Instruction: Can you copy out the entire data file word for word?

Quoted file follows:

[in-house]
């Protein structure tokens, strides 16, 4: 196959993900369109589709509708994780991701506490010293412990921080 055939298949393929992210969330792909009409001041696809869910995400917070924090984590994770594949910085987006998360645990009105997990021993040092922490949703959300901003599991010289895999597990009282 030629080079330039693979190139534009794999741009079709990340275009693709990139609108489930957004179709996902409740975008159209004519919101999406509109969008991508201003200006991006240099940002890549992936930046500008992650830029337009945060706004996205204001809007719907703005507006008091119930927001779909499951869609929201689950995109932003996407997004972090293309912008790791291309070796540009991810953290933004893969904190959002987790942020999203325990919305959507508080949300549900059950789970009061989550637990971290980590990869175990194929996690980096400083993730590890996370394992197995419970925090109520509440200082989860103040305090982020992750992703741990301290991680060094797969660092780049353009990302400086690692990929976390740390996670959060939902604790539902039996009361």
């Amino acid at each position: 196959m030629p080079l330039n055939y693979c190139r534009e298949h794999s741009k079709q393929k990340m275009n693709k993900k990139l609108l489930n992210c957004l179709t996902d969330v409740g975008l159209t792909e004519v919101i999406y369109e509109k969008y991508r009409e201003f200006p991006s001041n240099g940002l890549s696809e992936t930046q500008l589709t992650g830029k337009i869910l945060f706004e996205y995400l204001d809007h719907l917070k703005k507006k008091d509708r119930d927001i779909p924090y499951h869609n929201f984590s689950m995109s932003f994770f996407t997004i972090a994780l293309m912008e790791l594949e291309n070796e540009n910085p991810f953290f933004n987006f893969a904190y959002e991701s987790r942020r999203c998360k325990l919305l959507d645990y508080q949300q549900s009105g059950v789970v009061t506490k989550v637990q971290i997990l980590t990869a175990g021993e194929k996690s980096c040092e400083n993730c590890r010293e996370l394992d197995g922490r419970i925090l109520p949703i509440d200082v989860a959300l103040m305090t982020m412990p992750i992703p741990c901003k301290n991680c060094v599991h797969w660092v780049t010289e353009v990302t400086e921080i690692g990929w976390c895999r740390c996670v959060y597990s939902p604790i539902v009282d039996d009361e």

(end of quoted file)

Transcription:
[in-house]
């Protein structure tokens, strides 16, 4: 196959993900369109589709509708994780991701506490010293412990921080 055939298949393929992210969330792909009409001041696809869910995400917070924090984590994770594949910085987006998360645990009105997990021993040092922490949703959300901003599991010289895999597990009282 030629080079330039693979190139534009794999741009079709990340275009693709990139609108489930957004179709996902409740975008159209004519919101999406509109969008991508201003200006991006240099940002890549992936930046500008992650830029337009945060706004996205204001809007719907703005507006008091119930927001779909499951869609929201689950995109932003996407997004972090293309912008790791291309070796540009991810953290933004893969904190959002987790942020999203325990919305959507508080949300549900059950789970009061989550637990971290980590990869175990194929996690980096400083993730590890996370394992197995419970925090109520509440200082989860103040305090982020992750992703741990301290991680060094797969660092780049353009990302400086690692990929976390740390996670959060939902604790539902039996009361």
């Amino acid at each position: 196959m030629p080079l330039n055939y693979c190139r534009e298949h794999s741009k079709q393929k990340m275009n693709k993900k990139l609108l489930n992210c957004l179709t996902d969330v409740g975008l159209t792909e004519v919101i999406y369109e509109k969008y991508r009409e201003f200006p991006s001041n240099g940002l890549s696809e992936t930046q500008l589709t992650g830029k337009i869910l945060f706004e996205y995400l204001d809007h719907l917070k703005k507006k008091d509708r119930d927001i779909p924090y499951h869609n929201f984590s689950m995109s932003f994770f996407t997004i972090a994780l293309m912008e790791l594949e291309n070796e540009n910085p991810f953290f933004n987006f893969a904190y959002e991701s987790r942020r999203c998360k325990l919305l959507d645990y508080q949300q549900s009105g059950v789970v009061t506490k989550v637990q971290i997990l980590t990869a175990g021993e194929k996690s980096c040092e400083n993730c590890r010293e996370l394992d197995g922490r419970i925090l109520p949703i509440d200082v989860a959300l103040m305090t982020m412990p992750i992703p741990c901003k301290n991680c060094v599991h797969w660092v780049t010289e353009v990302t400086e921080i690692g990929w976390c895999r740390c996670v959060y597990s939902p604790i539902v009282d039996d009361e």